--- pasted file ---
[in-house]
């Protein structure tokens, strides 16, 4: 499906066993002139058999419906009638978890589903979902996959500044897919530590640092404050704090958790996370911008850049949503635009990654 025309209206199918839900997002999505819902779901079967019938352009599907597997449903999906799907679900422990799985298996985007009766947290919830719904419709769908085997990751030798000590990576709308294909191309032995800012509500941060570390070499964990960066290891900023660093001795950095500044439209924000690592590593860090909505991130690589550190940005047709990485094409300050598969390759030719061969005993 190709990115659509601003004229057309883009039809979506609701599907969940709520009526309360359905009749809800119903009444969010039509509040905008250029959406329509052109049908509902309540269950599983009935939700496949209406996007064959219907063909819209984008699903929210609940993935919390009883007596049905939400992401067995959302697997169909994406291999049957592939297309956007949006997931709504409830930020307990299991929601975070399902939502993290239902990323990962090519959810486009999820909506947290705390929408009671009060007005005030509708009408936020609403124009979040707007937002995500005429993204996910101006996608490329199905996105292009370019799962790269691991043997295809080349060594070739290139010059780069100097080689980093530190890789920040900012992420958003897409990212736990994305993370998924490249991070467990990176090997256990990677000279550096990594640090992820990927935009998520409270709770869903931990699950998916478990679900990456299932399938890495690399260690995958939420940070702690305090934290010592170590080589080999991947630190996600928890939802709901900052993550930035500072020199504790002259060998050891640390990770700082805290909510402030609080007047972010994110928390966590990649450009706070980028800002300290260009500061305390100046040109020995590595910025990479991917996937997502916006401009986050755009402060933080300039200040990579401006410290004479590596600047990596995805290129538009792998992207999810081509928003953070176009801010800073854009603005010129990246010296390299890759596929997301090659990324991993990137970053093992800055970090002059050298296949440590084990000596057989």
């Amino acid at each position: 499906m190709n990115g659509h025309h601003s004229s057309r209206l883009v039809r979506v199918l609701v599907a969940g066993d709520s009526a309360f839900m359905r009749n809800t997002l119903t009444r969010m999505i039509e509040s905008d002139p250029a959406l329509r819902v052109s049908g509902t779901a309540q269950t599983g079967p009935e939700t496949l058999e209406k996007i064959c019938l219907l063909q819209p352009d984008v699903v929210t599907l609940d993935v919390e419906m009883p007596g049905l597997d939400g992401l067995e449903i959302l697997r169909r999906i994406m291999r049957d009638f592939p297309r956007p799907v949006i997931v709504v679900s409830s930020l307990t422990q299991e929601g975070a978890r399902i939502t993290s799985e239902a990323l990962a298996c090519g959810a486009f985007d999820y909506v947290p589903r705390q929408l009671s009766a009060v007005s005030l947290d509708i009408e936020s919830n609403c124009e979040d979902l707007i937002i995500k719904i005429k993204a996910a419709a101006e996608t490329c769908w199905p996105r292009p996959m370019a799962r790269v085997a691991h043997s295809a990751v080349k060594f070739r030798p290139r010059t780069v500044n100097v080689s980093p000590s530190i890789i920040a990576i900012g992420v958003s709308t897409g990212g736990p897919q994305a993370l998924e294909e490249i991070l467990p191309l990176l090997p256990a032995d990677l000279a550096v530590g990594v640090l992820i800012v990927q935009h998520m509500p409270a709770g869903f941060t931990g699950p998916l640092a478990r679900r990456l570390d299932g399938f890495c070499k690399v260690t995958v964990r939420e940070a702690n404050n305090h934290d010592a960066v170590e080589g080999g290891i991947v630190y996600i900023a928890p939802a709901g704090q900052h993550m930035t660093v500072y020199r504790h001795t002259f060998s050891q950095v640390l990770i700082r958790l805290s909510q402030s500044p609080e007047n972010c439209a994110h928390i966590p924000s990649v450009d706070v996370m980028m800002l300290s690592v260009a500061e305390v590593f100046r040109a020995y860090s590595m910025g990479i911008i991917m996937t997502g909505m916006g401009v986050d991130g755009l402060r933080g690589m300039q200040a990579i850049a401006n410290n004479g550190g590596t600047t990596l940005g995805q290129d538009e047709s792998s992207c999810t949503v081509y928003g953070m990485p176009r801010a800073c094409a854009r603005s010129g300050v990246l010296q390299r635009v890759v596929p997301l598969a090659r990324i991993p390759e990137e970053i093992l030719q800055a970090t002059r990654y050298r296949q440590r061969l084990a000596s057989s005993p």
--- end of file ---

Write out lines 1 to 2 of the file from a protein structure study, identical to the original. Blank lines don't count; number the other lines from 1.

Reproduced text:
[in-house]
């Protein structure tokens, strides 16, 4: 499906066993002139058999419906009638978890589903979902996959500044897919530590640092404050704090958790996370911008850049949503635009990654 025309209206199918839900997002999505819902779901079967019938352009599907597997449903999906799907679900422990799985298996985007009766947290919830719904419709769908085997990751030798000590990576709308294909191309032995800012509500941060570390070499964990960066290891900023660093001795950095500044439209924000690592590593860090909505991130690589550190940005047709990485094409300050598969390759030719061969005993 190709990115659509601003004229057309883009039809979506609701599907969940709520009526309360359905009749809800119903009444969010039509509040905008250029959406329509052109049908509902309540269950599983009935939700496949209406996007064959219907063909819209984008699903929210609940993935919390009883007596049905939400992401067995959302697997169909994406291999049957592939297309956007949006997931709504409830930020307990299991929601975070399902939502993290239902990323990962090519959810486009999820909506947290705390929408009671009060007005005030509708009408936020609403124009979040707007937002995500005429993204996910101006996608490329199905996105292009370019799962790269691991043997295809080349060594070739290139010059780069100097080689980093530190890789920040900012992420958003897409990212736990994305993370998924490249991070467990990176090997256990990677000279550096990594640090992820990927935009998520409270709770869903931990699950998916478990679900990456299932399938890495690399260690995958939420940070702690305090934290010592170590080589080999991947630190996600928890939802709901900052993550930035500072020199504790002259060998050891640390990770700082805290909510402030609080007047972010994110928390966590990649450009706070980028800002300290260009500061305390100046040109020995590595910025990479991917996937997502916006401009986050755009402060933080300039200040990579401006410290004479590596600047990596995805290129538009792998992207999810081509928003953070176009801010800073854009603005010129990246010296390299890759596929997301090659990324991993990137970053093992800055970090002059050298296949440590084990000596057989």